Morgane Fleury on making champagne sustainable

By Tobias Webb

I recently met with the delightful and charming Morgane Fleury in London. We spent half an hour or so discussing sustainable champagne. How you define it, how you make it, and how you can sell it at 22-25 Euros a bottle and still make a living. She and her family are biodynamic and sustainable pioneers in Champagne and the 20 minute podcast is packed with insight (from her, not me) Enjoy. She has a wine shop in Paris, too. That’s one for the list to visit.

The story of Fleury is a fascinating one, and the podcast is a good one. I tried to transcribe it, but that didn’t really work. You’ll hear why when you listen.

Perhaps the most significant thing she said, is that Champagne, as a region, will phase out herbicides by 2025. I’ve had a look for the source and it seems like it’s more of an objective right now. The same source also says the region should seek “certification” by 2030 (what does that mean?) and that:

“In recent months, everyone’s attention has been on the ongoing debate over the limits of the use of copper in the vineyard, which the European Commission has established at 4 kilos per hectare per year (and the possibility, however, of using the 28 kilograms provided for the next 7 years at will)”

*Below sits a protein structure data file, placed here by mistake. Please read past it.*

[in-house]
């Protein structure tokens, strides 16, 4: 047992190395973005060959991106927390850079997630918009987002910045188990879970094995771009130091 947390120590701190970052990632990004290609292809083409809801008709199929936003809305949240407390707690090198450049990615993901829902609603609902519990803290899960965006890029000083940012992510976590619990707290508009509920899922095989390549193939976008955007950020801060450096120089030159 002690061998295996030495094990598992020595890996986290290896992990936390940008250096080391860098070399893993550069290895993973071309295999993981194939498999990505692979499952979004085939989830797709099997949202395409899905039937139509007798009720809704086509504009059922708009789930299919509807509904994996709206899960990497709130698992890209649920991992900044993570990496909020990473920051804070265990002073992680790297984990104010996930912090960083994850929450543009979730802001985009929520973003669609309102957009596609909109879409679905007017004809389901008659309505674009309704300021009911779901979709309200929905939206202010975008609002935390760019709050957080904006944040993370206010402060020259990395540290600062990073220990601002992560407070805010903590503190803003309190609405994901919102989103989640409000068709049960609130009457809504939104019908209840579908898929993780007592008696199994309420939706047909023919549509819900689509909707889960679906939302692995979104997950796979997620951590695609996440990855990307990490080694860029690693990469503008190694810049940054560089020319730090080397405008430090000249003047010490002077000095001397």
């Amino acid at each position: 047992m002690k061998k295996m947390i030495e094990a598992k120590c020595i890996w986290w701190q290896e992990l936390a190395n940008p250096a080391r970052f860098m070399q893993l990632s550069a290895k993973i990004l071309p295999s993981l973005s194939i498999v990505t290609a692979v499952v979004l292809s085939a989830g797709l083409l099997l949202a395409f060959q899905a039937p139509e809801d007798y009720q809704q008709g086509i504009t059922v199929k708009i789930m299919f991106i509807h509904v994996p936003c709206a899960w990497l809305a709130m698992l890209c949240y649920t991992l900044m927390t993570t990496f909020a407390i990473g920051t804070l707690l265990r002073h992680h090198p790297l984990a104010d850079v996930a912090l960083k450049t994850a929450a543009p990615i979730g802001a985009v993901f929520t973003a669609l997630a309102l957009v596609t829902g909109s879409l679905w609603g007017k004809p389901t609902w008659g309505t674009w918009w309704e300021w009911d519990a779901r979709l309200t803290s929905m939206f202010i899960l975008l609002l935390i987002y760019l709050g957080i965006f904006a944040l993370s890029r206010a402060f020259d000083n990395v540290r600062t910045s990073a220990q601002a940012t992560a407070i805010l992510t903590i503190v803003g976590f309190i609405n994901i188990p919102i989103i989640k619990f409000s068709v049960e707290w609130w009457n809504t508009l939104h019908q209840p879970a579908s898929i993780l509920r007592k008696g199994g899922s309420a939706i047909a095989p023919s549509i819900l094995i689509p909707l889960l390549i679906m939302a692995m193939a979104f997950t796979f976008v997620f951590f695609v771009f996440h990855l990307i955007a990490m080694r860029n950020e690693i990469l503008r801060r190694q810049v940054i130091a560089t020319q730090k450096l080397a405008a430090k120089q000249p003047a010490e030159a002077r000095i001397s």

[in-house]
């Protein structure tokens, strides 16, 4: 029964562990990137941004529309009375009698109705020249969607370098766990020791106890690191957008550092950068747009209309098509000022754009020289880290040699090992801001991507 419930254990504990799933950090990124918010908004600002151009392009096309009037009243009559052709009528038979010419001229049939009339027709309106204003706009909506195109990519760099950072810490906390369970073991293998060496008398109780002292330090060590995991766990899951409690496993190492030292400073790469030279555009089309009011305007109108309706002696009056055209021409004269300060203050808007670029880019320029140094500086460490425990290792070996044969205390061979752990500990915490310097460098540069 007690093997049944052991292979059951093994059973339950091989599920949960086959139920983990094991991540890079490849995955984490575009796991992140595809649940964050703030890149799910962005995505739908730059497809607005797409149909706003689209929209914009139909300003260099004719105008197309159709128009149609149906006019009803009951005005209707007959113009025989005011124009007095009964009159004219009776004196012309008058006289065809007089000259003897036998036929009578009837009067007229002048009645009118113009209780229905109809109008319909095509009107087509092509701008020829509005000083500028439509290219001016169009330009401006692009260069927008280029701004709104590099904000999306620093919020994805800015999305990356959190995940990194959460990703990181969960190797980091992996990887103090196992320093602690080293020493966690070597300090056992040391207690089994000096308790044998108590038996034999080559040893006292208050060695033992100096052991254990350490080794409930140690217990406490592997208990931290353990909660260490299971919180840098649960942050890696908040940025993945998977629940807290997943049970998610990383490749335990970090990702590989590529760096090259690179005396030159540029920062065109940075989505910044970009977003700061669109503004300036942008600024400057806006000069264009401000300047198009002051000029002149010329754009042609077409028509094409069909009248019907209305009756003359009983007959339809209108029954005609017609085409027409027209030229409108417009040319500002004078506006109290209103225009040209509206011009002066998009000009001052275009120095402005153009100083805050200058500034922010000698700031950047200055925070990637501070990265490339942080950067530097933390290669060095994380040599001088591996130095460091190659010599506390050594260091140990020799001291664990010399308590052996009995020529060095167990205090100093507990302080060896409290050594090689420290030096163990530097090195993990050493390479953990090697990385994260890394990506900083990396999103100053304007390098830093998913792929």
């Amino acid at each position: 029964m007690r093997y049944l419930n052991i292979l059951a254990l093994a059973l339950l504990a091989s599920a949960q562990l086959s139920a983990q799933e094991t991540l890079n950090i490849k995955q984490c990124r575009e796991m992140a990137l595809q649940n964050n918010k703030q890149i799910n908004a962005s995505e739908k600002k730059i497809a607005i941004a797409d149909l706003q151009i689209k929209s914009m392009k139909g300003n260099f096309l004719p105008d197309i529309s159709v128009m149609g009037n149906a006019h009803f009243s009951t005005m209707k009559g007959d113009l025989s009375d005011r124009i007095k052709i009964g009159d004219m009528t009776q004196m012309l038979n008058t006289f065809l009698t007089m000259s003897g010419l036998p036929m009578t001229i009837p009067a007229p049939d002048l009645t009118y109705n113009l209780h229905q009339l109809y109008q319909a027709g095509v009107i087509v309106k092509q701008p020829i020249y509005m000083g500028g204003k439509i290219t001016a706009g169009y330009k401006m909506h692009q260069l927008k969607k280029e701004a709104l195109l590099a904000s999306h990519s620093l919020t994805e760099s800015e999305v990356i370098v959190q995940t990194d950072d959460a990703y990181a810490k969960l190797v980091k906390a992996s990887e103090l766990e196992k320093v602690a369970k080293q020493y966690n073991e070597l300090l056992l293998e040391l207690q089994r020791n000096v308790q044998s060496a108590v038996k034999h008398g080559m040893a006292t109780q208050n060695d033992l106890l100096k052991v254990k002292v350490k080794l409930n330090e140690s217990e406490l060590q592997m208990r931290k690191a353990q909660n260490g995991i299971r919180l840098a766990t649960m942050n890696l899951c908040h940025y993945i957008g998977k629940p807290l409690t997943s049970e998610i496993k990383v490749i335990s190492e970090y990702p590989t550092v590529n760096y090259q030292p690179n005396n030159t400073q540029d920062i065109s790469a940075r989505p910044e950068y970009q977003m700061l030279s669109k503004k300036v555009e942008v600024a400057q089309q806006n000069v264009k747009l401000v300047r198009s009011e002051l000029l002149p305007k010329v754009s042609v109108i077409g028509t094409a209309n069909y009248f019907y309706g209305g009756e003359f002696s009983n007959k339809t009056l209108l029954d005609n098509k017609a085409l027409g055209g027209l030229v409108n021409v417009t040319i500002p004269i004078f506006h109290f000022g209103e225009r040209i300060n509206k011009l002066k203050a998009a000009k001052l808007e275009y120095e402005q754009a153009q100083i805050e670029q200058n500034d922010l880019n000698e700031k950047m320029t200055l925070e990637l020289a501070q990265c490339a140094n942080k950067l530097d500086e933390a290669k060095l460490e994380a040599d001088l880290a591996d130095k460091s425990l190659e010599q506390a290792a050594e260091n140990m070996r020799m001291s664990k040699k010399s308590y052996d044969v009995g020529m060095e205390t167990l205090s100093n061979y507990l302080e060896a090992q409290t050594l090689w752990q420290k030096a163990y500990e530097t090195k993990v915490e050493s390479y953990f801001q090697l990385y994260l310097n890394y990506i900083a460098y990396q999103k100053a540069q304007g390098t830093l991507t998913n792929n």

Right, here’s the podcast. It’s only 20 minutes, and Morgane is well worth listening to. Enjoy.

Some other recent posts you might be interested in:

Climate models, data, short term forecasting and sustainability

Is radical transparency a step too far for the wine industry?

The story of sustainability, organics and bio-dynamics, at Chateau Palmer. CEO Interview.

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About the author

Tobias Webb

Toby Webb is co-founder of Sustainable Wine. He is also founder of Innovation Forum, a leading platform for change in sustainable supply chains. He has spent 20+ years working in business and sustainability and has spent ten years teaching the subject at various London universities. He advises a number of companies large and small on sustainability. Businesses he has worked with include Patagonia, Interface, Bayer, SOK Group, Boots/Walgreens, Metro, Unilever, Nestle, Reckitt Benckiser, Sainsbury’s, and many others. He co-authored the UK’s national CSR strategy for David Cameron from 2006-10. He has been organising events, advising, teaching writing, blogging and podcasting on sustainable business since 2001. His (non-wine) blog is at